Dodge CEO Says Electrification Won’t Spoil American Muscle

Matt Posky
by Matt Posky

dodge ceo says electrification wont spoil american muscle

With the brunt of the automotive industry vowing to electrify their lineups and government regulators keen on restricting emissions, many have wondered how the change will impact American brands. While Tesla has managed to solidify the United States as the dominant purveyor of all-electric vehicles, American performance has long been synonymous with exceptionally large motors boasting the kind of oomph foreign manufacturers might consider excessive at a price point that seems downright reasonable.

The concern here is that the changing landscape is about to close the door on American muscle cars for a second time. However, Dodge CEO Tim Kuniskis is trying to assure the world that this won’t be the case. He’s telling anyone willing to listen that its forthcoming products will continue to deliver the kind of performance Mopar fans are accustomed to.

“Everybody's panicked about [electrification]," Kuniskis told Automotive News from the sidelines of Roadkill Nights, the annual Mopar-themed motorsports event held in Pontiac, Michigan, ahead of the Woodward Dream Cruise. "It is what it is. This is the regulation. This is where the industry is going. This is what we have to do."

But the CEO also said EVs offer some unique performance advantages over combustion vehicles.

From Automotive News:

Kuniskis said the industry is in a similar position as it was in the 1970s, when regulations put a shackle on muscle cars. But Kuniskis feels this moment is different. He sees manufacturers delivering fun EVs with plenty of punch for speed lovers.
"There's tons of potential in this technology," Kuniskis said. "I get it: Not everybody is adopting to this technology right away, and not everybody will. It will take many years for everybody to, but people will. Early adopters will, and when they see what we can do with this technology, they will start coming along.
"Eventually people will see that this technology can make something cool and fun. It's probably going to sound different, but people tuning cars, making cars faster and competing against each other will not go away. They say the first drag race occurred the second the second car was built. People are going to compete. People are going to compete to have a cooler, faster, funner car and it's not going to change."
While looking toward that future, Kuniskis has to bridge the gap before the next-generation Charger arrives in the second or third quarter of 2024.

Tesla has certainly proved that battery-powered passenger vehicles are capable of being blisteringly fast. The Model S boasts the kind of acceleration that used to be exclusive to six-figure performance cars. Though it could also be argued that the all-electric sedan effectively is a six-figure performance car. The Dual Motor Tesla Model S MSRP begins at $88,490 and the hi-po Plaid starts at a whopping $108,490.

Comparing the situation to the regulatory landscape of the 1970s also seems like a bad idea considering just how badly that worked out for American brands. Back then, swelling regulatory restrictions effectively killed the muscle car and kicked off the Malaise Era of automotive design. The period was marked by U.S. companies losing ground to foreign brands and delivering the kind of terrible vehicles that made it extremely easy to buy Japanese.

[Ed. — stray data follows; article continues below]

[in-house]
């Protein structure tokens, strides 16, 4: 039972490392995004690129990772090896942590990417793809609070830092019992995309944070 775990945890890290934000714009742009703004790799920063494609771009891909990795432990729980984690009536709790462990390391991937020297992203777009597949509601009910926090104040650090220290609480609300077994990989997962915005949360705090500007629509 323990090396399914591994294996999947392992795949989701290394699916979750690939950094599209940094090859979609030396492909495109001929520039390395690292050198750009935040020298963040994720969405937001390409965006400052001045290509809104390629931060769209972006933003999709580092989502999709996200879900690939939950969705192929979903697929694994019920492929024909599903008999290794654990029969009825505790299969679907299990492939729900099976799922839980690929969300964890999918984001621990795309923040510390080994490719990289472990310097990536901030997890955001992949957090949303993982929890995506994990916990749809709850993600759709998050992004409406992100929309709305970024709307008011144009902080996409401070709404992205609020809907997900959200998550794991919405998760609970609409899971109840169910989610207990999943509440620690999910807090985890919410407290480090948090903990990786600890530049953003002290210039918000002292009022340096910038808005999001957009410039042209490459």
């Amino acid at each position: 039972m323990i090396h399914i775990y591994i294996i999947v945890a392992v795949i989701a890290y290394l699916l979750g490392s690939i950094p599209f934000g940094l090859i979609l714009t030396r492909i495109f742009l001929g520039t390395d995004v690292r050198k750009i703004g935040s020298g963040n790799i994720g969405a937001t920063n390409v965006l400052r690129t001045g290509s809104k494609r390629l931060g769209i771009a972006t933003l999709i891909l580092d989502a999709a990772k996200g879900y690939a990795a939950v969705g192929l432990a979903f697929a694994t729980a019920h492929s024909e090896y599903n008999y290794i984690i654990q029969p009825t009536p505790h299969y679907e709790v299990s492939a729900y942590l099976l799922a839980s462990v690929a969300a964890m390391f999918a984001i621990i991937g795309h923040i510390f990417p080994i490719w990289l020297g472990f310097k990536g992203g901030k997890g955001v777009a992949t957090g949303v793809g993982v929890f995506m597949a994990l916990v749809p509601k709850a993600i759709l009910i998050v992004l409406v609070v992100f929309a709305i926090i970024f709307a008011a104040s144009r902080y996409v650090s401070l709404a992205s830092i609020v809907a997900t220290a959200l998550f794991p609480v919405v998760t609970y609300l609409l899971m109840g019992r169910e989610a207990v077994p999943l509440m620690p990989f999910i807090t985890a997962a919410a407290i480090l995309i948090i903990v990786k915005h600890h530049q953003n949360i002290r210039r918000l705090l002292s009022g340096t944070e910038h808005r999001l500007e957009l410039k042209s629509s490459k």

Obviously, Kuniskis is hoping to express that things will be different this time around. But we’ve been seeing all the hallmarks of the bad old days starting to manifest. Consumer surveys are showcasing that people are becoming less satisfied with modern designs. Most of this stems from lackluster experiences with modern infotainment systems. But global manufacturing quality also seems to be on the decline and Americans seem particularly hesitant to embrace all-electric vehicles (Tesla excluded) as more V8-powered models fall by the wayside.

While loopholes in Corporate Average Fuel Economy standards basically guarantee the United States can still produce massive vehicles with gargantuan gasoline engines, it also means they’ll be pickups and SUVs — neither of which are likely to offer the kind of handling available from a coupe or sedan.

Kuniskis, who also heads Ram, addressed this indirectly by suggesting there was an overlap between the kind of people that buy pickups and muscle cars.

"Inside the company, these brands are independent little businesses, but to the outside world, the customers see these as the same company," he said. "They see Jeep, Chrysler, Dodge, Ram, everything in the same showroom.

"So they realize that it's all part of one family. But what people forget is pickup trucks today are so popular that they cross over so many different buyer profiles. The [number one] garage mate of a muscle car is a pickup truck. The people that are here for performance cars also love trucks, and the people who love trucks also love muscle cars, so there's a natural affinity between the two."

However, it’s unclear what the muscle car of tomorrow will be. Dodge’s plans for the next-generation Charger (and presumably Challenger) have remained murky. But the brand has showcased an all-electric prototype (pictured above) that imitates a V8 exhaust note, hinted that the vehicle could utilize a powerful straight-six motor, and said the resulting product (whatever it is) would go on sale during the second half of 2024.

But the problem is that none of that feels particularly American or likely to remind anybody of Dodge’s glory days. Even if it ends up being a faster car, there’s a real chance it won’t resonate with the current Mopar clientele.